Sareana’s story being highlighted by the Washington Post illuminates a major class struggle in the United States, and gives a different perspective into the lives of the country’s homeless. Unlike what we see in the media, not everyone who is homeless has a mental illness or suffered from some sort of substance abuse which sent them bankrupt.

But despite her difficult circumstance, Sareana hasn’t allowed her political interests and education prospects waver. It has been the one thing that has kept her going during this time. Sareana and her mother are now temporarily staying at the house of democrat activist Evan Glass, who she met at a Young Democrats convention in 2013. He knew there was something extraordinary about the teen girl and offered for her to stay at his place until they get back on their feet.


“You can have things going on” in your personal life, she said, “and still be good at what you do,” she told the Washington Post.

Her focus and determination is incredible, a true testament to that illusive “American Dream” spirit which somehow still lingers in our current culture, despite the alarming numbers of middle class professionally-working families who have become homeless due to the economy.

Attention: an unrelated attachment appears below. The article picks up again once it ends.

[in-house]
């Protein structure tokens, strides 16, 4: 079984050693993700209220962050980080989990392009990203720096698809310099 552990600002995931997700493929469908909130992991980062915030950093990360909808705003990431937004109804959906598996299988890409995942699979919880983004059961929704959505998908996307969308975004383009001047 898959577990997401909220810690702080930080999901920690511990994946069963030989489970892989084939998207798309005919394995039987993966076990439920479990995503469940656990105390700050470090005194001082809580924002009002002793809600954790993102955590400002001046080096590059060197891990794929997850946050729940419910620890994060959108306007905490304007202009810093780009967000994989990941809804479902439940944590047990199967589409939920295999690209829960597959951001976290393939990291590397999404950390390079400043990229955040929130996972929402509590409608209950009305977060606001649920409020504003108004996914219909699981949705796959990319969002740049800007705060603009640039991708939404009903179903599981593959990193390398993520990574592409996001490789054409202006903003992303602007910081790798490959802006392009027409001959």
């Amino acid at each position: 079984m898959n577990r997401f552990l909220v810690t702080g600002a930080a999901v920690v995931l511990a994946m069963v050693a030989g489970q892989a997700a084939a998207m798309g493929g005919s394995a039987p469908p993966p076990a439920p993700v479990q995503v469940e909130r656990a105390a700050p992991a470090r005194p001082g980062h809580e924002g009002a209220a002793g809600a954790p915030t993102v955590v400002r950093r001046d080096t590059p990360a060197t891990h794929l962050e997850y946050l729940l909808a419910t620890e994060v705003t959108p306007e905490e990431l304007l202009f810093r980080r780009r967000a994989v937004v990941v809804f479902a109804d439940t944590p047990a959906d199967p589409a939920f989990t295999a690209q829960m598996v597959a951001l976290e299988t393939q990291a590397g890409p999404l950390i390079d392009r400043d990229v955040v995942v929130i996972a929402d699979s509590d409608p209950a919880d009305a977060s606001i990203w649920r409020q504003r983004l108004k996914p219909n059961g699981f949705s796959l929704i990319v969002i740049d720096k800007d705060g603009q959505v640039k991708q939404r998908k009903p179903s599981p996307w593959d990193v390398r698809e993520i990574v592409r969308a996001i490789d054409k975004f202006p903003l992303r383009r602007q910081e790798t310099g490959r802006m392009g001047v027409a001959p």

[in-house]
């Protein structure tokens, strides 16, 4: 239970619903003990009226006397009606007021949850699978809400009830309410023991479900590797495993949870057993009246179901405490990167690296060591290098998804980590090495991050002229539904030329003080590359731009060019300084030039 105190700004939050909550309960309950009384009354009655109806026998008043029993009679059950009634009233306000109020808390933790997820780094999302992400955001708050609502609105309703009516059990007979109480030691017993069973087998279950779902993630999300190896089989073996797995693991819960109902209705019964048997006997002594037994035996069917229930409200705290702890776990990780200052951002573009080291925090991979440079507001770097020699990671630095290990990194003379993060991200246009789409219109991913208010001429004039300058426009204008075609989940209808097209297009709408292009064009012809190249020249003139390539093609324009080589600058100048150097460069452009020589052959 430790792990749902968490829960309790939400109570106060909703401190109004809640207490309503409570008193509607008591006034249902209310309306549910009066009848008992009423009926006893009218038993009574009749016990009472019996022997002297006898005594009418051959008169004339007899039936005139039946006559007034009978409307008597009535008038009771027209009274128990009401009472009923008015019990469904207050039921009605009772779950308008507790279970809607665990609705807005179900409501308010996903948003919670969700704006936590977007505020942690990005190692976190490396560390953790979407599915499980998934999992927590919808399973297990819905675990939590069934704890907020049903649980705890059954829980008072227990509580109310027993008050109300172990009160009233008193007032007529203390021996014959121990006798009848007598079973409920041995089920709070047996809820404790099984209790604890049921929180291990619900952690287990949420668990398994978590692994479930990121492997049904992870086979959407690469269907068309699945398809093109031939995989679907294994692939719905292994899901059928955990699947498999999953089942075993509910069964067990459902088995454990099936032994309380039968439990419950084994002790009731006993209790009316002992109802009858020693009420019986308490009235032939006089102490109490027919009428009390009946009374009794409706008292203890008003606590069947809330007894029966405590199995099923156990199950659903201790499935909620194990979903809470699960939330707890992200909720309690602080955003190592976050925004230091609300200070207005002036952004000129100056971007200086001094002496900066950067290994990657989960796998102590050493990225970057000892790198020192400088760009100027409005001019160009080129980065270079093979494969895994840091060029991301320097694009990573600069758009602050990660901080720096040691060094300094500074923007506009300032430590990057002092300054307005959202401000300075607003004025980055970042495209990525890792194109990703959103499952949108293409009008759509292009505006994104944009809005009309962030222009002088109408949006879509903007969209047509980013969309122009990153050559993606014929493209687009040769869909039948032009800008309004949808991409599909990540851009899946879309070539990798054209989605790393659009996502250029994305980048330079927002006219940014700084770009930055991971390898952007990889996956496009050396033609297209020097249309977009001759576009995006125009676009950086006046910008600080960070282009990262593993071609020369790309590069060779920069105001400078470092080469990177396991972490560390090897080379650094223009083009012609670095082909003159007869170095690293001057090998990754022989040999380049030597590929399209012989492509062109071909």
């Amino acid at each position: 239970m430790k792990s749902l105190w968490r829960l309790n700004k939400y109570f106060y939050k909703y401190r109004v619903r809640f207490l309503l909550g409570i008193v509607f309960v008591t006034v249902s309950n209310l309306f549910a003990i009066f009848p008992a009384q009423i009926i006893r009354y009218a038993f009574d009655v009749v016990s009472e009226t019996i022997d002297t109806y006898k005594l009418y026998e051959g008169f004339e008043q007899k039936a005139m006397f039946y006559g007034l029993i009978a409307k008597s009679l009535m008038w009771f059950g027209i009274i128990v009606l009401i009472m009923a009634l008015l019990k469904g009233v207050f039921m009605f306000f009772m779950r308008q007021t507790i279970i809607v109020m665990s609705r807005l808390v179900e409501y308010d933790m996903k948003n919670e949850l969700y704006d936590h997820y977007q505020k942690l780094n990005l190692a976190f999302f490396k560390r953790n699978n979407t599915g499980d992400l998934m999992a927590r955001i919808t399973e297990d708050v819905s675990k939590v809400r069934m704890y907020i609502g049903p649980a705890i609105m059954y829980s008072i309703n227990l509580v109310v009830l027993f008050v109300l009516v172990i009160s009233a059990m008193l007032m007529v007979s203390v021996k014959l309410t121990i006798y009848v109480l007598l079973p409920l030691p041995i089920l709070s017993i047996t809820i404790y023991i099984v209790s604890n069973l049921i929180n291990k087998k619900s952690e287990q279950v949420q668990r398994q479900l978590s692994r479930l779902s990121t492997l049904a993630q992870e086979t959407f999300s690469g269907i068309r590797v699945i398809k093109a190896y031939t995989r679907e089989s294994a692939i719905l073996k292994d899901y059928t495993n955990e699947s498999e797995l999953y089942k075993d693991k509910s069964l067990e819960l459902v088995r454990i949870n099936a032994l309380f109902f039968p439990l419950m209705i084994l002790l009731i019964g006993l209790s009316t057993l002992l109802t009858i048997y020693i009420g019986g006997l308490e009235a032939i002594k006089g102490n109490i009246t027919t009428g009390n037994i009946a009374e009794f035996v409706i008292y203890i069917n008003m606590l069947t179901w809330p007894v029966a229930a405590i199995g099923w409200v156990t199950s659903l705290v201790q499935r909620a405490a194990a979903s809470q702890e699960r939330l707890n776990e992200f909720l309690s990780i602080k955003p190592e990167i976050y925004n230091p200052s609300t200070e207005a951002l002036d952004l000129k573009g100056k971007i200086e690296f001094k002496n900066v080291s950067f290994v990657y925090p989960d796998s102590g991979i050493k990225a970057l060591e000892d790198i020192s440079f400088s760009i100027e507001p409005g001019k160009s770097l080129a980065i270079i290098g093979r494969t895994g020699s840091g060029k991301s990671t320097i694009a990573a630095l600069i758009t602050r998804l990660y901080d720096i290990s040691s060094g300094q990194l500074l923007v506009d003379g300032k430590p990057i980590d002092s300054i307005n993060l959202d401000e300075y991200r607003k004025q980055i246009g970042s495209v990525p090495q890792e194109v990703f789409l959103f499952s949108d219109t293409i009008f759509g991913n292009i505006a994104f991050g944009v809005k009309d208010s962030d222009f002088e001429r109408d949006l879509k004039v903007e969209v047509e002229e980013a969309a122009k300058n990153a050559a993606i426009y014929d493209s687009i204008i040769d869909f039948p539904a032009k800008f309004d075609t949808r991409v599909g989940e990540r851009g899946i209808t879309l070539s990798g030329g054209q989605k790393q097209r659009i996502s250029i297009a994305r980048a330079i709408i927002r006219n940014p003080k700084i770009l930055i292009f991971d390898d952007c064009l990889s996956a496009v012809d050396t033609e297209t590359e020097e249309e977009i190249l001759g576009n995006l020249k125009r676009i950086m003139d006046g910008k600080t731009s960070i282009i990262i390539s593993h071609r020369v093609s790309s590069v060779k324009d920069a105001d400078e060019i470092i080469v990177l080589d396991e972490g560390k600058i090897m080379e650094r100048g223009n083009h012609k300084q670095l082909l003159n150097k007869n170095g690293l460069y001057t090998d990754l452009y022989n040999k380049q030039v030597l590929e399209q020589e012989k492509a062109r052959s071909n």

“Honestly, it sounds cheesy, but I want to bridge those gaps of inequality that exist in our society, handling them case by case in terms of civil rights law,” she said. Sareana plans to become a civil rights attorney one day.

She is currently trying to raise money for her tuition via an online crown-funding campaign. Her goal was to raise close to $15,000, and so far she has exceeded that with nearly $24,ooo at the time of writing this!


In 2011 at the age of 12 she was honored with an award from the Smithsonian for her volunteer work, presented by actress Susan Sarandon. In 2010 she made two trips to India to see her grandparents, and during her time there she prepared meals for dozens of poor, hungry children at a temple.